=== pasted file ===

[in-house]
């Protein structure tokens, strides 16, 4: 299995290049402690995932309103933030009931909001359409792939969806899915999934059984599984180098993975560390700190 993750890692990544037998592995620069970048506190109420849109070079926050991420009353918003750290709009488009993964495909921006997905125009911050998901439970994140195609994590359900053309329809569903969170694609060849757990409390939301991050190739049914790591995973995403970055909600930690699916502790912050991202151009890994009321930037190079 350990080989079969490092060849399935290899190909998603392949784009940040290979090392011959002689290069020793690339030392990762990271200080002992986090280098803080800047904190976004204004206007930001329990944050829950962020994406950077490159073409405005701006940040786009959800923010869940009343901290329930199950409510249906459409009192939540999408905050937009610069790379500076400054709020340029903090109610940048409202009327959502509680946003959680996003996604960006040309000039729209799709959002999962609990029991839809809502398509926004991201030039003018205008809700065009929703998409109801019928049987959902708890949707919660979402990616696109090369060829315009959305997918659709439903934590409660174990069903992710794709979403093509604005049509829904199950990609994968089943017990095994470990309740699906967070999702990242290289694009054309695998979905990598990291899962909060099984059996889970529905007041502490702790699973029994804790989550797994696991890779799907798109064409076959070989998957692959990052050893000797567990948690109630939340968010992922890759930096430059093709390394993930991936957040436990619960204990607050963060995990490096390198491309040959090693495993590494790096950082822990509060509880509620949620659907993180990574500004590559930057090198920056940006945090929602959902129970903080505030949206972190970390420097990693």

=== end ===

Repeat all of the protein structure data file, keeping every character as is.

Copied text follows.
[in-house]
């Protein structure tokens, strides 16, 4: 299995290049402690995932309103933030009931909001359409792939969806899915999934059984599984180098993975560390700190 993750890692990544037998592995620069970048506190109420849109070079926050991420009353918003750290709009488009993964495909921006997905125009911050998901439970994140195609994590359900053309329809569903969170694609060849757990409390939301991050190739049914790591995973995403970055909600930690699916502790912050991202151009890994009321930037190079 350990080989079969490092060849399935290899190909998603392949784009940040290979090392011959002689290069020793690339030392990762990271200080002992986090280098803080800047904190976004204004206007930001329990944050829950962020994406950077490159073409405005701006940040786009959800923010869940009343901290329930199950409510249906459409009192939540999408905050937009610069790379500076400054709020340029903090109610940048409202009327959502509680946003959680996003996604960006040309000039729209799709959002999962609990029991839809809502398509926004991201030039003018205008809700065009929703998409109801019928049987959902708890949707919660979402990616696109090369060829315009959305997918659709439903934590409660174990069903992710794709979403093509604005049509829904199950990609994968089943017990095994470990309740699906967070999702990242290289694009054309695998979905990598990291899962909060099984059996889970529905007041502490702790699973029994804790989550797994696991890779799907798109064409076959070989998957692959990052050893000797567990948690109630939340968010992922890759930096430059093709390394993930991936957040436990619960204990607050963060995990490096390198491309040959090693495993590494790096950082822990509060509880509620949620659907993180990574500004590559930057090198920056940006945090929602959902129970903080505030949206972190970390420097990693």